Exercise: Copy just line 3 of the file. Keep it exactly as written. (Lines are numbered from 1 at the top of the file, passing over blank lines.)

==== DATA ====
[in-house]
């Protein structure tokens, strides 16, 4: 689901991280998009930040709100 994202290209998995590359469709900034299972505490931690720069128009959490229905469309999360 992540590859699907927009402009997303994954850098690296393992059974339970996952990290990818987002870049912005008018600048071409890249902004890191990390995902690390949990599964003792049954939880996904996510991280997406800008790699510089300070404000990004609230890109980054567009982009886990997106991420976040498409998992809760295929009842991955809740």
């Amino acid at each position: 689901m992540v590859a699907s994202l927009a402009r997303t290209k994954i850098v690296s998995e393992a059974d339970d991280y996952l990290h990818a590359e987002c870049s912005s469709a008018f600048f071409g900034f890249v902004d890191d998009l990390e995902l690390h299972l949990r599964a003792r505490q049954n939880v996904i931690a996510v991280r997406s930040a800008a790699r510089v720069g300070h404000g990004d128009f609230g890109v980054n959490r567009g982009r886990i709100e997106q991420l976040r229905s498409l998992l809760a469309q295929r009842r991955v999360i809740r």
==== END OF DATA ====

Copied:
């Amino acid at each position: 689901m992540v590859a699907s994202l927009a402009r997303t290209k994954i850098v690296s998995e393992a059974d339970d991280y996952l990290h990818a590359e987002c870049s912005s469709a008018f600048f071409g900034f890249v902004d890191d998009l990390e995902l690390h299972l949990r599964a003792r505490q049954n939880v996904i931690a996510v991280r997406s930040a800008a790699r510089v720069g300070h404000g990004d128009f609230g890109v980054n959490r567009g982009r886990i709100e997106q991420l976040r229905s498409l998992l809760a469309q295929r009842r991955v999360i809740r």